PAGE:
Tiglath-pileser III


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Tiglath-pileser III

known as Pulu. died ?727 bc, king of Assyria (745--727), who greatly extended his empire, subjugating Syria and Palestine
References in periodicals archive ?
(13) "We do not know when the newly arrived people became truly assimilated with the remnants of the indigenous population of Samaria (it's hardly likely that the entire population of the Northern Kingdom went into the exile)." Tadmor, The Inscriptions of Tiglath-Pileser III King of Assyria, 287.
K.6205+82-3-23,131 (consisting of two joined fragments previously assigned separately to the reigns of Tiglath-pileser III and Sargon), which was published in its reunited form by N.
It is mentioned in the inscriptions of the Assyrian kings Tiglath-pileser III (Tadmor 1994: 172-73) and Sargon II, each of whom had one built for his pleasure.
Tiglath-pileser III is reckoned to have deported 95,000 people from Iran and Syria (744-742 BCE); Sargon II deported over 27,000 Israelites from Samaria (721) and expelled 108,000 people from the Babylonian region (707); while Sennacherib deported a further 208,000 from Babylon in 703 BCE.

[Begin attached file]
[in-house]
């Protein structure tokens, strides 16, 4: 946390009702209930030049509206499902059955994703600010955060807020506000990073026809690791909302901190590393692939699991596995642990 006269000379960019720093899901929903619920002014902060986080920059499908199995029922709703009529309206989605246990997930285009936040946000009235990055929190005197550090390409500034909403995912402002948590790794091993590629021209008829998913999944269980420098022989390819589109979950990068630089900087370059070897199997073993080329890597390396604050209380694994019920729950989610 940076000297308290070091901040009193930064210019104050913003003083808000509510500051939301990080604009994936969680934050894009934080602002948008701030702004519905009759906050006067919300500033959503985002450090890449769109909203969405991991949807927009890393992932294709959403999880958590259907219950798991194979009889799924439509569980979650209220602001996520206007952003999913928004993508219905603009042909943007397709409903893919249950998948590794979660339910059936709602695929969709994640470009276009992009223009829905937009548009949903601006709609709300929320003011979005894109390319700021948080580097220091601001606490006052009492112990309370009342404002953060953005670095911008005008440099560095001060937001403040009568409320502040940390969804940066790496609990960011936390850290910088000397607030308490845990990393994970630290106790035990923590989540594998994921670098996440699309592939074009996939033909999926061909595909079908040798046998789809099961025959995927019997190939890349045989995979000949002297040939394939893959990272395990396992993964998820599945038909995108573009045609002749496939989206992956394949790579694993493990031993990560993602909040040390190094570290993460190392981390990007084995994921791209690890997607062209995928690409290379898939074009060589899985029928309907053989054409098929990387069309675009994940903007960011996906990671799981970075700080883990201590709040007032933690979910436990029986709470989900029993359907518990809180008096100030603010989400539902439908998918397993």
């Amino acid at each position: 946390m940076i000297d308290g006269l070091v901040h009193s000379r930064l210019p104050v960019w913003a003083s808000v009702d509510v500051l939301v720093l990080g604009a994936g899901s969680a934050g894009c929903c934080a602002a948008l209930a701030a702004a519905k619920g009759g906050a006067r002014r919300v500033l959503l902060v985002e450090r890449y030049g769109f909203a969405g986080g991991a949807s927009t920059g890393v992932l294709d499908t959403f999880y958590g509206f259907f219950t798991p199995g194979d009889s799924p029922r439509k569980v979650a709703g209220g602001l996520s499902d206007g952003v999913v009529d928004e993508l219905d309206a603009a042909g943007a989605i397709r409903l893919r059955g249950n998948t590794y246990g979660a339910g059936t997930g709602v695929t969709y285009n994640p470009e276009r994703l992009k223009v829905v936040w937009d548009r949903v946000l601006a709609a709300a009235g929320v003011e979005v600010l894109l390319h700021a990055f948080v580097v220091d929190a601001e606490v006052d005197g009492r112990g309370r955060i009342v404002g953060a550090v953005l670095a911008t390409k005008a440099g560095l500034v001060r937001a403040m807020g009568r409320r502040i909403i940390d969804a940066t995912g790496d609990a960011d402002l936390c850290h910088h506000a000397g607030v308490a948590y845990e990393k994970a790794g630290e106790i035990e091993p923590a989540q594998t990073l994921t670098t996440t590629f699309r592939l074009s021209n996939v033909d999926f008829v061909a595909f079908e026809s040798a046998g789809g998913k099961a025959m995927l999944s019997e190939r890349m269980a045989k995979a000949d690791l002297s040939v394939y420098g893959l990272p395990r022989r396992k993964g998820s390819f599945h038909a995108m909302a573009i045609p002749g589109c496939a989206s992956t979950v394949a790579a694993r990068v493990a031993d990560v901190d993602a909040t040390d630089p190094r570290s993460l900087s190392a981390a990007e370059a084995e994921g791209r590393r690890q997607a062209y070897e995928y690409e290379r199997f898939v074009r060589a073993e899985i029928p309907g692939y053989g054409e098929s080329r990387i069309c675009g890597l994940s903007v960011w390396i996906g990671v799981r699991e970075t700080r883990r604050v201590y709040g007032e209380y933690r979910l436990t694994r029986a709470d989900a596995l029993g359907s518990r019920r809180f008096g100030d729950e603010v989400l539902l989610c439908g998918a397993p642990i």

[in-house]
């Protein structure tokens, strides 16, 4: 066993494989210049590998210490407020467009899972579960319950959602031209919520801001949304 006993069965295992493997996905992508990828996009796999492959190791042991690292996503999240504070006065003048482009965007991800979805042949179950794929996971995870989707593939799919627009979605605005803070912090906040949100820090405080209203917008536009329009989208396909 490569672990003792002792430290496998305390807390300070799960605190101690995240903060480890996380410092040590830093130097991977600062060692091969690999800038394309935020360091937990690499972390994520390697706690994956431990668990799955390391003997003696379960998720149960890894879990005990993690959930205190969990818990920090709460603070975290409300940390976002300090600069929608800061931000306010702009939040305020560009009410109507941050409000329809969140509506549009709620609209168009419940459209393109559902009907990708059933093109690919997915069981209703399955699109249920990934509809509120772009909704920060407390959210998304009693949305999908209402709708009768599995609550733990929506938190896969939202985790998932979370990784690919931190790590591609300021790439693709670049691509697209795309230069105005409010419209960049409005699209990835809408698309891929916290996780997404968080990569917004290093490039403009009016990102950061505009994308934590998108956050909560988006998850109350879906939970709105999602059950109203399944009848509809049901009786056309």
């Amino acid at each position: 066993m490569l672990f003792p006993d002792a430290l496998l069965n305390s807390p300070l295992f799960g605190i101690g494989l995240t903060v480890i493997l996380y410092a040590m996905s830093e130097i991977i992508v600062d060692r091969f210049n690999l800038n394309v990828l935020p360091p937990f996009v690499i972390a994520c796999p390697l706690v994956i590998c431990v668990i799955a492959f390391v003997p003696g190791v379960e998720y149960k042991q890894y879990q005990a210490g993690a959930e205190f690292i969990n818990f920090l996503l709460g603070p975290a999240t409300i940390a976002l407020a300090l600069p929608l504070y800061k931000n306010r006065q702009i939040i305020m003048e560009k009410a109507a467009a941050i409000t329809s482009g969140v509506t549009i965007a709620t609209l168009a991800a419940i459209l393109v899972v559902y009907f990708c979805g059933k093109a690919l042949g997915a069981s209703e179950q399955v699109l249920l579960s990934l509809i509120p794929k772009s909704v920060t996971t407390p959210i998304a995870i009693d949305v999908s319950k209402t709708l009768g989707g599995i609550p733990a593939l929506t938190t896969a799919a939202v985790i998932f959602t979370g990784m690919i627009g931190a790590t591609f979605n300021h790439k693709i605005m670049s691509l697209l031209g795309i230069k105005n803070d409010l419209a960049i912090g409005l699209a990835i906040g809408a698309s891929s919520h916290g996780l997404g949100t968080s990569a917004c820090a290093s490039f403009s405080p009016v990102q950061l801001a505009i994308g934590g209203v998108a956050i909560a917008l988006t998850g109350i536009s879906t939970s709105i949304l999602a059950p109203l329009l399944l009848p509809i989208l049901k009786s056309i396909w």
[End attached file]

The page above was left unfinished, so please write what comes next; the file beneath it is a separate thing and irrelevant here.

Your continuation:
state correspondence from the reigns of Tiglath-pileser III and Sargon II, possibly including a few letters from the short reign of Shalmaneser V as well.
The village was abandoned in the late eighth century, probably during the campaign of Tiglath-pileser III (Gal and Alexandre 2000: 178, 201).
Firstly, the monument of Tiglath-Pileser III is the only one known to have been established on the border of Egypt, and the unique placement described in the verse most likely derives from this unique event.
The Royal Inscriptions of Tiglath-pileser III (744-727 BC) and Shalmaneser V (726-722 BC), Kings of Assyria.
From the invasion of Shoshenq (925 B.C.E.) until the Assyrian campaign of Tiglath-pileser III (734), Israel organized and developed exceptional chariotry and cavalry that engaged in nearly 200 years of effective border defense.
Its northern portion was annexed in 732 by Tiglath-pileser III and transformed into the province of Magidu (Megiddo).
The third and fourth chapters treat the political history of Byblos from the time of Tiglath-pileser III to the advent of Alexander the Great, while the fifth and sixth chapters address, respectively, the city's slow decline and its strategic evolution from the second haft of the 400S B.C.E.